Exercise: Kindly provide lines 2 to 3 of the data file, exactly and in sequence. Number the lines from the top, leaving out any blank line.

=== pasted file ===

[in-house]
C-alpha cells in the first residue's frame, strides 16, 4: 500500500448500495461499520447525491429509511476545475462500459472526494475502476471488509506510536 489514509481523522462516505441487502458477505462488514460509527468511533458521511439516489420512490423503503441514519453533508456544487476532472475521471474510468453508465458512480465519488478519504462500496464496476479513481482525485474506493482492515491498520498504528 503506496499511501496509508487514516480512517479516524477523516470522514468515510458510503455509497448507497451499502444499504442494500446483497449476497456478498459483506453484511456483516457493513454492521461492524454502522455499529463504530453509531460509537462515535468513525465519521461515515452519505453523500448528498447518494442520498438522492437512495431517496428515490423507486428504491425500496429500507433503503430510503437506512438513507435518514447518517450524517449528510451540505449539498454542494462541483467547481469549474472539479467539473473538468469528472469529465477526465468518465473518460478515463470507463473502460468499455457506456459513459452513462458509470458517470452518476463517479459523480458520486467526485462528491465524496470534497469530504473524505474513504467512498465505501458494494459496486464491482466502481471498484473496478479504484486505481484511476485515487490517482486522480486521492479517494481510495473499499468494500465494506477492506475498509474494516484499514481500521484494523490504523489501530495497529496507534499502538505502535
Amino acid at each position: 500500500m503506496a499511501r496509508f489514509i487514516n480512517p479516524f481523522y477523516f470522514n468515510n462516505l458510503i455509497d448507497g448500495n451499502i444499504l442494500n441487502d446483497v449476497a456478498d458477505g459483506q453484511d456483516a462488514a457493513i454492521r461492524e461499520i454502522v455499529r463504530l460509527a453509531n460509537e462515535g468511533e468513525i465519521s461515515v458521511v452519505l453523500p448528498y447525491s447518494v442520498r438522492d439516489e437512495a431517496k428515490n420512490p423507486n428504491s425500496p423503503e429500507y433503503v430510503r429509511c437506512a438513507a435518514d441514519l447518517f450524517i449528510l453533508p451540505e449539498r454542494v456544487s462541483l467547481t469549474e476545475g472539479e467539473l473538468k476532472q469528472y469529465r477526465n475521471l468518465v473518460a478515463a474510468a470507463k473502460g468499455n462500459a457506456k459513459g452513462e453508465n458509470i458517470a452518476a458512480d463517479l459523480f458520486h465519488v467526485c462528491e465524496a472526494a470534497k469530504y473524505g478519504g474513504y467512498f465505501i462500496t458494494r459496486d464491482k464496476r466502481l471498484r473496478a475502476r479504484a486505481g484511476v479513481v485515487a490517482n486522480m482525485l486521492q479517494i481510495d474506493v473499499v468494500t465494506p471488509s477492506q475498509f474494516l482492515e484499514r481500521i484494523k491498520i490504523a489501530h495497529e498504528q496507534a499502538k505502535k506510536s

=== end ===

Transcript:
C-alpha cells in the first residue's frame, strides 16, 4: 500500500448500495461499520447525491429509511476545475462500459472526494475502476471488509506510536 489514509481523522462516505441487502458477505462488514460509527468511533458521511439516489420512490423503503441514519453533508456544487476532472475521471474510468453508465458512480465519488478519504462500496464496476479513481482525485474506493482492515491498520498504528 503506496499511501496509508487514516480512517479516524477523516470522514468515510458510503455509497448507497451499502444499504442494500446483497449476497456478498459483506453484511456483516457493513454492521461492524454502522455499529463504530453509531460509537462515535468513525465519521461515515452519505453523500448528498447518494442520498438522492437512495431517496428515490423507486428504491425500496429500507433503503430510503437506512438513507435518514447518517450524517449528510451540505449539498454542494462541483467547481469549474472539479467539473473538468469528472469529465477526465468518465473518460478515463470507463473502460468499455457506456459513459452513462458509470458517470452518476463517479459523480458520486467526485462528491465524496470534497469530504473524505474513504467512498465505501458494494459496486464491482466502481471498484473496478479504484486505481484511476485515487490517482486522480486521492479517494481510495473499499468494500465494506477492506475498509474494516484499514481500521484494523490504523489501530495497529496507534499502538505502535
Amino acid at each position: 500500500m503506496a499511501r496509508f489514509i487514516n480512517p479516524f481523522y477523516f470522514n468515510n462516505l458510503i455509497d448507497g448500495n451499502i444499504l442494500n441487502d446483497v449476497a456478498d458477505g459483506q453484511d456483516a462488514a457493513i454492521r461492524e461499520i454502522v455499529r463504530l460509527a453509531n460509537e462515535g468511533e468513525i465519521s461515515v458521511v452519505l453523500p448528498y447525491s447518494v442520498r438522492d439516489e437512495a431517496k428515490n420512490p423507486n428504491s425500496p423503503e429500507y433503503v430510503r429509511c437506512a438513507a435518514d441514519l447518517f450524517i449528510l453533508p451540505e449539498r454542494v456544487s462541483l467547481t469549474e476545475g472539479e467539473l473538468k476532472q469528472y469529465r477526465n475521471l468518465v473518460a478515463a474510468a470507463k473502460g468499455n462500459a457506456k459513459g452513462e453508465n458509470i458517470a452518476a458512480d463517479l459523480f458520486h465519488v467526485c462528491e465524496a472526494a470534497k469530504y473524505g478519504g474513504y467512498f465505501i462500496t458494494r459496486d464491482k464496476r466502481l471498484r473496478a475502476r479504484a486505481g484511476v479513481v485515487a490517482n486522480m482525485l486521492q479517494i481510495d474506493v473499499v468494500t465494506p471488509s477492506q475498509f474494516l482492515e484499514r481500521i484494523k491498520i490504523a489501530h495497529e498504528q496507534a499502538k505502535k506510536s